As with all the Canaries water sports are big. You can kayak or kiteboard, sail or surf, windsurf or wakeboard in many spots. Conditions are perhaps not as epic as other islands, but they are still good.
Beneath the waves you are in for a treat with diving Gran Canaria one of the best activities in the Canaries. The word-famous El Cabron and Aringa Marine Reserve have varied marine life to enjoy.
Each of the islands have towns that like to party. That said Tenerife is the capital of Canarian nightlife. But while tourist package holidays are destined for the discos of Playa de las Americas, the largest of the Canary Islands has a lot more to offer.
Plenty of folk visit Tenerife for Canary Islands adventure holidays. Proving this party playground is as much about the great outdoors.
The island is dominated by the intimidating, sulphurous peak of Mount Teide. Which at 3,718m is the highest point in Spain. The summit is easily reached via a cable car and the views are stunning.
However, one of the best activities in the Canaries is to hike the Rambleta trail up Mount Teide. Starting from 2300m it takes around five hours to cross the Tiede NP to reach the top of the cable car.
The summit requires a permit and is 200m and another hour hike higher. The permit is free but needs to be booked in advance.
As unbelievable as it may sound there is often snow on top. Every couple of years the slopes of Teide get significant snowfall and it is possible to ski or snowboard on Tenerife.
To the north of Tenerife you’ll find the Anaga Rural Park and miles of hiking routes. There are also miles of mountain biking to explore with the best trails in the Canaries. Tenerife is also popular with road cyclists, with plenty of tough climbs.
Climbing in Tenerife is also one of the top activities in the Canaries. There is sport, trad, topo and bouldering to choose from spread across 16 sites. There are literally hundreds of documented climbs varying from beginner to expert.
Tenerife is home to many golf courses. Conditions are much warmer than in the UK, so if you need to buy some hot weather golf gear then click here for Callaway golf.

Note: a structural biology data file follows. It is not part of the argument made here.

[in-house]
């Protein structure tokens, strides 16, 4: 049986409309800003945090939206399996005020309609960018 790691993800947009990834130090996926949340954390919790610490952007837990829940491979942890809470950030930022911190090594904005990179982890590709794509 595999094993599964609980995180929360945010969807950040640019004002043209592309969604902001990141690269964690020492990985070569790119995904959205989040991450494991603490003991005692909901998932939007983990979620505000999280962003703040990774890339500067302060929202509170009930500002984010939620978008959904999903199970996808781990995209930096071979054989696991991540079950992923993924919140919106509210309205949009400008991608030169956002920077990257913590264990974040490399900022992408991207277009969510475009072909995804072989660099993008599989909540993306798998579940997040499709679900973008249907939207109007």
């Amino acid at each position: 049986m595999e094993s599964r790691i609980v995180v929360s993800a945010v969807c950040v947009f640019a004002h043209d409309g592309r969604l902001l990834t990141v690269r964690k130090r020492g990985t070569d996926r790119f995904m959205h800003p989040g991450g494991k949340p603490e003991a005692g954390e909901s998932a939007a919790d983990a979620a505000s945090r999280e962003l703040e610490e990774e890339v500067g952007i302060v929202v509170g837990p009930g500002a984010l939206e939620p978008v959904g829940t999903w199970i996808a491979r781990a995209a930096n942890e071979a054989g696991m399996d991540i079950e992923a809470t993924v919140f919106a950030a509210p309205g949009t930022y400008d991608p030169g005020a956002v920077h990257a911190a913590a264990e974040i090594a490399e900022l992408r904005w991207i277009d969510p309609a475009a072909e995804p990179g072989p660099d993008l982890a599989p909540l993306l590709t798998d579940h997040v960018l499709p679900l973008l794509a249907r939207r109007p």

Finally the beach and water sports will always be part of Canary Islands adventure holidays in Tenerife. At El Medano you have some of the best kite and windsurfing conditions in the Canaries.
There is also a well established scuba diving scene, plenty of interesting kayaking, paddle boarding and a few surf spots. You can learn to sail, go whale watching, water-ski or wakeboard.
La Gomera is the second smallest island in the archipelago and a short hop from Tenerife. Ravines shaped by volcanic activity and by ingenious farming methods cover the island.
At its centre are dense forests and at its coast are black sand beaches. It’s a cocoon of calm, favoured by walkers, mountain bikers and golfers.
On the coast in Playa de Santiago there are boat trips and a chance to get in the water. There is good scuba diving, away from the hustle and bustle of busier islands.
Favoured by stargazers and sun-worshippers alike, La Palma is home Roque de los Muchachos Observatory. The 2.5km high mountains reach above the clouds and light pollution so it’s great for astronomers.
On foot or by bike, the route up the mountains from Mirca to Roque de los Muchachos will test heart, lungs and legs to their limit. There are beaches and bars aplenty to aid recovery, particularly in the capital Santa Cruz de la Palma.
Further south there are salt flats, secluded coastal villages and the windswept sides of the Fuencaliente volcanoes to explore. There are a few surf breaks and both kitesurfing and windsurfing are possible, but not as accessible as the other islands.
Smallest, furthest south and east, El Hierro is perhaps the least-well known of the Canary Islands – click here to learn more about it. There are no natural beaches to speak of, however it is a favourite for scuba divers.
Because of the volcanic legacy beneath the waves you’ll find reefs, boulder fields and step drop-offs. Dive the marine reserve at the Mar des Calmes for the calmest and warmest Canarian waters.
With 46 dive sites and a UNESCO World Biosphere status there is lots to see. Groupers, amberjacks, octopus, crustaceans, flatfish and seahorses are regularly spotted. With luck, you can also see devil rays, turtles, blue sharks, hammerhead sharks, tiger sharks and very rarely whale sharks.
Because mountains rise 300m straight from the ocean you’ll find some of Spain’s best paragliding. There are numerous launch sites with reliable thermals. El Valle de El Golfo is one of the most popular and provides amazing views of the Canarian archipelago.
We hope you enjoyed this guide to activities in the Canaries. If you are planning a trip check out our Canary Islands discounts as you could save a fortune.